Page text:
By Azita Ghafourpour, J.D.
Since opening its doors over 15 years ago, Access Institute has been providing essential mental health services to low-income members of our community at our Hayes Valley clinic. One of the many aspects that makes our clinic unique is that clients have access to psychotherapists and psychiatrists under one roof. Sharing the same location benefits the clients, strengthens Access Institute’s training program, and facilitates a collaborative, multidisciplinary approach to treatment.
Access Institute’s 13 therapists work closely with our two psychiatrists, Julie Leavitt, M.D. and Sam Tucker, M.D., because they are thoroughly integrated into the program. The psychiatrists regularly conduct case conferences, provide trainings, and consult individually with the therapists. Such an environment facilitates and encourages collaboration between the therapists and psychiatrists, who effectively form a treatment team. The team is driven by a common goal – to help each client heal and thrive.
Julie Leavitt joined Access Institute when the organization was founded and has been involved in developing the model of patient care that is intensive, responsive, and depth-oriented. “I joined Access Institute fifteen years ago because I was very much interested in its model, which was a training program for mental health professionals that wanted to understand psychoanalytic treatment. And I was interested in it because it’s a low-fee community clinic. It gives me an opportunity to work with those who are marginalized in the community. I appreciate how Access Institute gives the therapists access to learn about people from other cultures and populations, and also gives people from marginalized populations access to care.”
Sam Tucker joined Access Institute about five years ago, but has been giving back to his community since the beginning of his career. While maintaining a private practice, he has worked part time at a number of agencies, including City Wide Case Management, French Hospital, and the geriatric ward at California Pacific Medical Center. He has also volunteered at Continuum, Tenderloin AIDS Resource Center, and Tenderloin Health. “I have always felt the need to give back,” said Sam. “From the get-go, I worked at least quarter time in a public setting. Psychotherapy and psychiatry is elitist in a way, and I don’t think that’s right. I think everyone should give back. Part of their career should be working with people who can’t afford the high cost of mental health treatment, whether it’s one morning or one day per week,” he said. “Volunteering here is part of my identity. There’s also a dearth of psychiatrists nationwide. It almost feels like a moral obligation to volunteer.”
I appreciate how Access Institute gives the therapists access to learn about people from other cultures and populations, and also gives people from marginalized populations access to care.”
Volunteering here is part of my identity.”
Sam attributes the success of the collaboration between the psychiatrists and therapists at Access Institute to the mutual respect and understanding between them. “I know my boundaries. They’re doing psychoanalytic psychotherapy, which is exactly what I was trained in. Psychiatrists are now being trained just as psychopharmacologists, and unfortunately I don’t think that they understand psychotherapy, and how the two – medication and psychotherapy – can work together,” said Sam. While his role is to target and alleviate symptoms by medication intervention, the therapist’s role is to hold the patient more holistically and globally, he said. Julie shares the same view, explaining, “The therapists are the stewards of the treatment, and provide the holding environment for the treatment. They are in charge of overseeing the treatment, while we are the consultants.”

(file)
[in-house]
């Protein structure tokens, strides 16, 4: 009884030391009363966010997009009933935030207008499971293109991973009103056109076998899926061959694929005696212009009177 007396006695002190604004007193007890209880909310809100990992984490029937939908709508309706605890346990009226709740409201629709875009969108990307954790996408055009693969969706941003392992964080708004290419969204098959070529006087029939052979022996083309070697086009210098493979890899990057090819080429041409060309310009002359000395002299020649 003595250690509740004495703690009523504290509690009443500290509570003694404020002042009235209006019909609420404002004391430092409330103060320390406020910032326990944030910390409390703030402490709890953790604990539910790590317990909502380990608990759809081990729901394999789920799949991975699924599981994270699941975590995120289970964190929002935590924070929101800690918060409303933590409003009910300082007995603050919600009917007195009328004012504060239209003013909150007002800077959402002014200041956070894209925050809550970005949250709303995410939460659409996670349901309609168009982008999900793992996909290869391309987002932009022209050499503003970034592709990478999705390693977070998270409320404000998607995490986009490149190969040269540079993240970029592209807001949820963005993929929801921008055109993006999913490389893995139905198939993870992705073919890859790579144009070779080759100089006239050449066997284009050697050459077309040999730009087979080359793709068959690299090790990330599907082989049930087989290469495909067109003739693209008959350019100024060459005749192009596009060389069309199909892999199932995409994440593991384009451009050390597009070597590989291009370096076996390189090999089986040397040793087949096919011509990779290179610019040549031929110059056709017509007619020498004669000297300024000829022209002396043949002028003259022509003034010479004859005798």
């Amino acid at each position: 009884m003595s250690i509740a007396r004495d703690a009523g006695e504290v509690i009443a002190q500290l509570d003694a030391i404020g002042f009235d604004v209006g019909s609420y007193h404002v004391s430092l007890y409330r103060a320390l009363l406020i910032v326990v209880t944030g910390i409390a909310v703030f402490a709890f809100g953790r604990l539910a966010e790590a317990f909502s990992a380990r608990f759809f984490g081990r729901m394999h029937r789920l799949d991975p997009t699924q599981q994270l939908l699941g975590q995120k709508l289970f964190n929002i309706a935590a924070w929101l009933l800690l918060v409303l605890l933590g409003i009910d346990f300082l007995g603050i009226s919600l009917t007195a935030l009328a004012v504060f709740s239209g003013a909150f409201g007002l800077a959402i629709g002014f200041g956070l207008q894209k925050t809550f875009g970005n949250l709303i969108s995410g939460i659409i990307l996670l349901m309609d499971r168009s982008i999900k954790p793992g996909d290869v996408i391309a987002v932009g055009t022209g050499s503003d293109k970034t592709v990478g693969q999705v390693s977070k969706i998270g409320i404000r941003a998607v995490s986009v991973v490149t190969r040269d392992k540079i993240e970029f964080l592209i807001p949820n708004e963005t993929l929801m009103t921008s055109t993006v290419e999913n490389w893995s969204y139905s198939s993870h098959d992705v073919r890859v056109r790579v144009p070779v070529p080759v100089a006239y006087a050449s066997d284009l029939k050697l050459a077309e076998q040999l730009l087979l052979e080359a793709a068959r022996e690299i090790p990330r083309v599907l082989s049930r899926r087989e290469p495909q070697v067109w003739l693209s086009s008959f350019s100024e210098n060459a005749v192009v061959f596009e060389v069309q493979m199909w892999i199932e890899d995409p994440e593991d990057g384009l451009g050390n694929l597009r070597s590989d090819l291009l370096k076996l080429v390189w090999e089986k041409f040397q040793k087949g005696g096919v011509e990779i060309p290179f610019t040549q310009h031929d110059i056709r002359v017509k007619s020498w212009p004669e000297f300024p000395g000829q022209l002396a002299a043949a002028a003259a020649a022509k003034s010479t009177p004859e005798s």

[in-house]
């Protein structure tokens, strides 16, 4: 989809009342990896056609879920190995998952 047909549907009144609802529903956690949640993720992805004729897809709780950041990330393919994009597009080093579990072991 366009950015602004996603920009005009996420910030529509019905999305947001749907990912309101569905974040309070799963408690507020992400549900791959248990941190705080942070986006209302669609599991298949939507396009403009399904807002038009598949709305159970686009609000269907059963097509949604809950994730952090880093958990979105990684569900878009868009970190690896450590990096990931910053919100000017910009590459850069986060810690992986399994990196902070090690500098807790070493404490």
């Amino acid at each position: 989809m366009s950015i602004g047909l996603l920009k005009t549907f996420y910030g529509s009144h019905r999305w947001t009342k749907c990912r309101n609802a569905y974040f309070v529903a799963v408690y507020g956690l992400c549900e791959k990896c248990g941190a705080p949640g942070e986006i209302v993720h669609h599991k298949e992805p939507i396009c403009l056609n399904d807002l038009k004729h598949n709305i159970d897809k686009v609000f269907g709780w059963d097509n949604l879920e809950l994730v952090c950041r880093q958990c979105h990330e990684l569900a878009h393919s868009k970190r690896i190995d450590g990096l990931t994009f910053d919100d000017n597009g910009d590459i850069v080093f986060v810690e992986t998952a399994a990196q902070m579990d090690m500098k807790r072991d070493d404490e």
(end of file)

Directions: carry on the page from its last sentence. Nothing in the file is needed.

While their roles are different, the channels of communication between the therapists and psychiatrists at Access Institute are always open, which as Julie described, is “the hallmark of collaboration.” Part of that communication concerns the potential side effects of medications a client is taking. “The therapists need to stay informed about the medications their patients are taking in case there are untoward effects,” Sam reported.
The therapists and psychiatrists also have the benefit of easy access to each other for consultation, which facilitates a comprehensive, informed approach to treatment. “Sam and I invite the therapists to meet with us in person,” said Julie. “That can be helpful, not only to discuss the nuts and bolts of treatment, but also the psychodynamic information. That goes along with the philosophy of this clinic, which is unique in that it is psychodynamically oriented in terms of how we think about the patients and how we can work dynamically in a collaborative relationship.”
While the psychiatrists may determine that it is appropriate to prescribe medication after an evaluation, not all clients who are referred to Julie and Sam are prescribed medication. “A philosophy around psychiatric care is that it includes not just the prescription of medicines, but also the evaluation of a person’s situation,” Julie noted. “The psychiatric evaluation is helpful for gathering information, but it doesn’t necessarily mean the individual needs medication. It’s about doing a full diagnostic evaluation and considering how their struggles can be thought about in a systematized way. I help people understand they’re not abnormal -- they’re suffering. They’re suffering in ways that can be helped, and understood, not just with medications. I prescribe a lot of self-care. I prescribe better nutrition, socializing, getting outside and into nature, or making links with the outside world.”